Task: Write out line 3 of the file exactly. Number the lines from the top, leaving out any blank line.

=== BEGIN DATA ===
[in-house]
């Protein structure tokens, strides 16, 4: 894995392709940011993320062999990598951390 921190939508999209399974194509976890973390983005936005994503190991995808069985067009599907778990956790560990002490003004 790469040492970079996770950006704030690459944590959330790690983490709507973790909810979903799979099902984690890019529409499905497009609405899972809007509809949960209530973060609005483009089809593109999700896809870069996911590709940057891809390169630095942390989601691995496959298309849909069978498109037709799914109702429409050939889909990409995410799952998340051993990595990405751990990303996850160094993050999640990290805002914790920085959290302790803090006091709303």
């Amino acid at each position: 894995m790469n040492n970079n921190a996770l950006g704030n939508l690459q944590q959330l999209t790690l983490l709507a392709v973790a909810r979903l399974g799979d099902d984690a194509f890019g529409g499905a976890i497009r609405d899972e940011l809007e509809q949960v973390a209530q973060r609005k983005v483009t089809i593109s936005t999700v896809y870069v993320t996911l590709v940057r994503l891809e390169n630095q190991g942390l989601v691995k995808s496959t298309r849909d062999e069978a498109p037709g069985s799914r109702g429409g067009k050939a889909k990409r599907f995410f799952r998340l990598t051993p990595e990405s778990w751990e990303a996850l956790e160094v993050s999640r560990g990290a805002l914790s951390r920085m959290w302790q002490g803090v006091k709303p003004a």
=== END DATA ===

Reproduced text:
């Amino acid at each position: 894995m790469n040492n970079n921190a996770l950006g704030n939508l690459q944590q959330l999209t790690l983490l709507a392709v973790a909810r979903l399974g799979d099902d984690a194509f890019g529409g499905a976890i497009r609405d899972e940011l809007e509809q949960v973390a209530q973060r609005k983005v483009t089809i593109s936005t999700v896809y870069v993320t996911l590709v940057r994503l891809e390169n630095q190991g942390l989601v691995k995808s496959t298309r849909d062999e069978a498109p037709g069985s799914r109702g429409g067009k050939a889909k990409r599907f995410f799952r998340l990598t051993p990595e990405s778990w751990e990303a996850l956790e160094v993050s999640r560990g990290a805002l914790s951390r920085m959290w302790q002490g803090v006091k709303p003004a």